July 20 (Bloomberg) -- NuCapital Inc., a closely held Caribbean wind developer, will borrow $53 million to build two projects in Curacao, which is seeking to diversify its energy sources.
The 12-year loan will include a guarantee from the Danish state export credit agency Eksport Kredit Fonden to reimburse lenders if Aqualectra, the state-run utility that’s agreed to purchase the wind farms’ electricity, defaults on its contract, NuCapital Chief Executive Officer Hendrik Hutting said yesterday in a telephone interview.
The loan guarantee helped Curacao attract the developers, Hutting said. The Caribbean island nation, part of the Netherlands Antilles until the country was dissolved in October, is seeking to to expand its use of renewable energy and reduce its dependence on imported oil.
“Without the credit agency it would have been very expensive to go to a commercial bank,” he said. EKF’s guarantee “allows you to get much longer terms. Normal commercial loans rarely exceed 8 years.”
The two 15-megawatt projects will be built with turbines from Randers, Denmark-based Vestas Wind Systems A/S. They will replace two aging wind farms with combined capacity of 12 megawatts.
EKF, based in Copenhagen, will insure the loan and provide half of it, with the other half to be furnished by local lender First Caribbean International Bank Ltd., Hutting said. It is expected to close within two weeks and will carry an annual rate of about 6.5 percent, which includes a 2.5 percentage-point premium to cover EKF’s guarantee.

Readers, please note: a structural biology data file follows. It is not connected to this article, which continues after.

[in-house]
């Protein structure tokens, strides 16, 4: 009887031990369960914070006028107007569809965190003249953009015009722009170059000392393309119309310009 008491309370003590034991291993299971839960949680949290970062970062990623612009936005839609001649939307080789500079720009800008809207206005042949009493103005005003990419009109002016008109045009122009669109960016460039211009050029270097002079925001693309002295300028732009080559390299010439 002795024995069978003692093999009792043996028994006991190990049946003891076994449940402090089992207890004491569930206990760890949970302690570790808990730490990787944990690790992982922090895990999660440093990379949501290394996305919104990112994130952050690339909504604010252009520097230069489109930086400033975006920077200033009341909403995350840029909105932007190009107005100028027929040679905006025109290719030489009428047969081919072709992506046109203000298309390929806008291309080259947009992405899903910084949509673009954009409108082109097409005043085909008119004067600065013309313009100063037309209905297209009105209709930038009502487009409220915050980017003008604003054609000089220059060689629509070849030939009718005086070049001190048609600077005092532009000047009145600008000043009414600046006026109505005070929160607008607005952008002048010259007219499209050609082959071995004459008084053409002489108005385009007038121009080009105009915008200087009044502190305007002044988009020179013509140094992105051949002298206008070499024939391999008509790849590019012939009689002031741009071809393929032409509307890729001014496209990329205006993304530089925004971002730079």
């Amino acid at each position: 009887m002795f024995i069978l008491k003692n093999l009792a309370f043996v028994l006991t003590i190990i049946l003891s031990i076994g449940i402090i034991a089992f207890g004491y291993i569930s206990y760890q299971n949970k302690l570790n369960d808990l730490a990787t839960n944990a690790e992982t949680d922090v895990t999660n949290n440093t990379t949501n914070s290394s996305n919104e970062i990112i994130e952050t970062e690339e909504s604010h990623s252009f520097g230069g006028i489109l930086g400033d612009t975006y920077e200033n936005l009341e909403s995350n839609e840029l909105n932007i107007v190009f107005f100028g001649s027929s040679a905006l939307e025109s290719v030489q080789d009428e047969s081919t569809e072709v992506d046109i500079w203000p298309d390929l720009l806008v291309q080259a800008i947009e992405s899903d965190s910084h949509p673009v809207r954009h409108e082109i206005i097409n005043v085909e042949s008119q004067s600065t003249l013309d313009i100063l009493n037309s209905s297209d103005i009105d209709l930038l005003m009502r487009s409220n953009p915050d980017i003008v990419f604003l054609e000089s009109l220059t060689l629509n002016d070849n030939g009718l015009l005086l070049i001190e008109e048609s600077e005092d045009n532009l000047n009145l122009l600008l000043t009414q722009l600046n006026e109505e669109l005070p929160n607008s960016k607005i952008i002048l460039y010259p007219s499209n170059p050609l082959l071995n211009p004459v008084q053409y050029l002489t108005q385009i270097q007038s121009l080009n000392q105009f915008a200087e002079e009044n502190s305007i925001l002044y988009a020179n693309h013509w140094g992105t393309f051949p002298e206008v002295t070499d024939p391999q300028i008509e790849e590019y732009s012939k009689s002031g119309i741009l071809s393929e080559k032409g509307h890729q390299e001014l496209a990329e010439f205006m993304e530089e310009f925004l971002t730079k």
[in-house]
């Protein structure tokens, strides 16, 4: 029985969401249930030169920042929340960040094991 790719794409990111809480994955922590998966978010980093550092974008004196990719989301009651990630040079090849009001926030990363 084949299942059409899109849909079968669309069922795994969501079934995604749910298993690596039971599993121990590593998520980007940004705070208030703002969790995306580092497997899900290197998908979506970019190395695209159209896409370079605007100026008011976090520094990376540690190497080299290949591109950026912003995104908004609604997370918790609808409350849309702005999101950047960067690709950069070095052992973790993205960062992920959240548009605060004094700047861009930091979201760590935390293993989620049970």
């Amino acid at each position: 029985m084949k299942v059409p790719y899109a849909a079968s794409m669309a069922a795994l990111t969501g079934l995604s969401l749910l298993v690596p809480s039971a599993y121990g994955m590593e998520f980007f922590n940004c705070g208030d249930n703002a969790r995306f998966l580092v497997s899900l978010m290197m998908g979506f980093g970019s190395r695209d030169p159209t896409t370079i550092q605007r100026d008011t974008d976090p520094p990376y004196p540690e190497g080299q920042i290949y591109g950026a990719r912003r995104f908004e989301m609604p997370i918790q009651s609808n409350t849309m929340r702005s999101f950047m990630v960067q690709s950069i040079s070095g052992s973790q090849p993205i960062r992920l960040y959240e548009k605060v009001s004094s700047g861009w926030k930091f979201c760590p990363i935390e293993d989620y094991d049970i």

Brussels-based bank Dexia SA agreed to pay off 30 percent of the value of the loan if Willemstad, Curacao-based NuCapital defaults, he said.
The loan “is a novel concept,” Hutting said. “It’s the type of thing EKF has been using for offshore wind projects,” that are typically high risk. EKF guaranteed business transactions worth almost 14 billion kroner ($2.7 billion) in 2009, according to its website.
Hutting said the wind farms will generate electricity at half the cost of oil, which provides virtually all of the nation’s power.
“We’re going to be saving the island $1 million a month” in energy costs, he said. “We can beat any conventional power plant without incentives or subsidies.”
NuCapital expects to invest $76 million in the project, making it more expensive than wind farms in other countries in the region.
It costs $2 million to build one megawatt of wind power in Brazil, about 21 percent less than what NuCapital is paying, according to Helena Chung, an analyst at Bloomberg New Energy Finance’s Sao Paulo office.
“You have to import the cranes, the trucks, the steel,” Hutting said. “It’s basically a semi-offshore wind farm from a logistical point of view.”
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